The concelebrated Mass officiated by Manila Cardinal Luis Antonio Tagle last 10 December at the Manila Cathedral, supposedly to mark the 60th anniversary of the reconstruction of the cathedral from the ruins of World War II, turned out to be a political rather than a religious activity. That’s because the Roman Catholic clergy in the Philippines is extremely politicized.
Instead of focusing on the carnage of the Battle for the Liberation of Manila in 1945 and the reconstruction of the cathedral in 1958, Tagle and his brood of politicized bishops, including the highly opinionated Bishops Pablo David and Socrates Villegas, equated the administration of President Rodrigo Duterte to wrongdoing.
Last month, President Duterte insinuated that David was in the habit of stealing funds from the Church. Although a denial would have sufficed, David went on to deflect attention from himself by saying the President must be sick.
David’s remark was obviously uncalled for because he is a member of the clergy. The Bible teaches that when a Christian is slapped on one cheek, he must offer the other cheek. That means priests should not make offensive remarks against their critics. Like many priests and bishops, David does not practice what he preaches.
As usual, Tagle spoke conscious of the way he sounds, instead of his grammar and the substance of his remarks. When Pope Francis was at the Quirino Grandstand at the Luneta during his 2015 papal visit, Tagle delivered a speech where he mentioned the phrase, “non-Christian Catholics,” as if there are Catholics who are not Christians. What kind of cardinal speaks like that.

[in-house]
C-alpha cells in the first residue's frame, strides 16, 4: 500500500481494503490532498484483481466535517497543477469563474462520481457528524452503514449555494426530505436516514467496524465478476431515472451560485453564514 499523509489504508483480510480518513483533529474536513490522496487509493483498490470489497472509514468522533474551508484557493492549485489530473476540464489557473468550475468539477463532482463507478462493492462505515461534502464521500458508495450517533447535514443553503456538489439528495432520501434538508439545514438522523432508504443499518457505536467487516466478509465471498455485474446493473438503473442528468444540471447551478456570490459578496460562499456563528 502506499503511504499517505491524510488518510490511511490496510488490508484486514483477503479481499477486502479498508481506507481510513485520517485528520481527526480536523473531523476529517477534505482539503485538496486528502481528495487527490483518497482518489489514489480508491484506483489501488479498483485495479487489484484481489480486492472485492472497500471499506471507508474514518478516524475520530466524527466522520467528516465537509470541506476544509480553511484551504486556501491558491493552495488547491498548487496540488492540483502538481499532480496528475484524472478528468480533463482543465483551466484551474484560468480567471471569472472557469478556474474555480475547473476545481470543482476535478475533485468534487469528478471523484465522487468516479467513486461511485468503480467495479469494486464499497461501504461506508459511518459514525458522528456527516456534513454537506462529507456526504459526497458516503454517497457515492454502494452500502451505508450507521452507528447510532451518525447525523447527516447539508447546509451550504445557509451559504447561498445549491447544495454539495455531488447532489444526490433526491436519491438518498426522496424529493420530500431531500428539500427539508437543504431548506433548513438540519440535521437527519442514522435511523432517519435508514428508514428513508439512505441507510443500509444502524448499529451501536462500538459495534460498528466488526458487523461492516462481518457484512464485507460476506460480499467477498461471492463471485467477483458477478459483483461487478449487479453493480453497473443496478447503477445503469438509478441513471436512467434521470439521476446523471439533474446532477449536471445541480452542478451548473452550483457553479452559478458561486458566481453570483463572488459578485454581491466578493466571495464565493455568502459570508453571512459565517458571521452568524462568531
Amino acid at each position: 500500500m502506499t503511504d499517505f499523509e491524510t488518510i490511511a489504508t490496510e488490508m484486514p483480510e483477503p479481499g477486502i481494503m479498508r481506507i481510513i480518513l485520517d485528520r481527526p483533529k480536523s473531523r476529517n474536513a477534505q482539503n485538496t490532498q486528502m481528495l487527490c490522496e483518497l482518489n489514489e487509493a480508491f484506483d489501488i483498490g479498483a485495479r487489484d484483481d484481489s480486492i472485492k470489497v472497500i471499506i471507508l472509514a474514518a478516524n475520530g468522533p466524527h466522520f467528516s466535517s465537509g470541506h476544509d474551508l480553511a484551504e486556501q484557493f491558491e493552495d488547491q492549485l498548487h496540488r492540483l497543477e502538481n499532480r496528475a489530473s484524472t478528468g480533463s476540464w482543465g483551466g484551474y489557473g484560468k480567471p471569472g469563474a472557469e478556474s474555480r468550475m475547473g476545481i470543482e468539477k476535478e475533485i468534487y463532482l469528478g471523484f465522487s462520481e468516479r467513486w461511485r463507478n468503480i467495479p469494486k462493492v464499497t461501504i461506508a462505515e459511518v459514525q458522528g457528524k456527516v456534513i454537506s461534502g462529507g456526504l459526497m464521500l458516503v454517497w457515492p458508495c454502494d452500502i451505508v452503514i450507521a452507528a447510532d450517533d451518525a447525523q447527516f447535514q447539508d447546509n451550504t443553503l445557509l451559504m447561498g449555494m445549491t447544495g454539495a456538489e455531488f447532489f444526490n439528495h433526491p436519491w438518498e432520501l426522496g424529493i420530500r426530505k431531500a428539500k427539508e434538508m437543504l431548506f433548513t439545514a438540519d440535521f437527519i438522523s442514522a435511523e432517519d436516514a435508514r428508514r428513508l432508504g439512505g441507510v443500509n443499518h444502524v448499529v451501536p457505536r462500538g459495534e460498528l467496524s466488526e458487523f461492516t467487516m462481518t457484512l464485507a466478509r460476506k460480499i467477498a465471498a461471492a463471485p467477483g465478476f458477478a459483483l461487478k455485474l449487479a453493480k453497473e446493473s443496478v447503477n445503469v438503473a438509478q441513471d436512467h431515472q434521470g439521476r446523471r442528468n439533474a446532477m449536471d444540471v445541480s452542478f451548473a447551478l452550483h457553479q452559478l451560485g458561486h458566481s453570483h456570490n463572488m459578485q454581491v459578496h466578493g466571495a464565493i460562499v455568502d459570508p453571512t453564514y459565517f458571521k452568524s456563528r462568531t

Father Reginald Malicdem, rector of the Manila Cathedral, converted the Mass into a political circus by asking the churchgoers to applaud prelates and bishops for their fight against the government. As expected, the churchgoers applauded.
Malicdem and his lot must have forgotten that a church is a house of worship and not a political forum for the exaltation of the clergy. He obviously forgot the Biblical passage, “He who exalts himself shall be humbled and he who humbles himself shall be exalted.”
Tagle and Malicdem have conveniently forgotten that the Manila Cathedral itself was the site of injustice back in September 2010 when Intramuros tourist guide Carlos Celdran went inside the cathedral during a meeting of religious leaders. Celdran brandished a placard bearing the word “Damaso” and openly criticized the bishops for their unwarranted meddling in politics.
“Damaso” refers to the villainous Spanish friar in Jose Rizal’s famous novel Noli Me Tangere.
For expressing the truth in accordance with his constitutional right of free speech, Celdran found himself at the receiving end of the bishops’ wrath. Monsignor Nestor Cerbo filed criminal charges against Celdran for violating Article 133 of the Revised Penal Code which penalizes “anyone who, in a place devoted to religious worship or during the celebration of any religious worship or during the celebration of any religious ceremony, shall not perform acts notoriously offensive to the feelings of the faithful.”
Celdran was ultimately convicted by the courts and his conviction was upheld by the Supreme Court.
Several weeks prior to the papal visit in 2015, Tagle made a not so straightforward announcement on television that the Church had already forgiven Celdran. Tagle added, however, that it was not the Church which filed the criminal case against Celdran but the People of the Philippines who did. This cardinal engaged in double-talk which makes him unfit to be a spiritual leader, much less a pope.
Since the Church does not pay taxes and contributes nothing to the State coffers, it has no business criticizing government. By criticizing the State without paying taxes, the Church obviously wants to enjoy the best of both worlds.
The Manila Cathedral gathering, therefore, is a reminder that the contemporary Roman Catholic Church in the Philippines is no different from the one during the 19th century, except that today, the Spaniards have been replaced by the locals.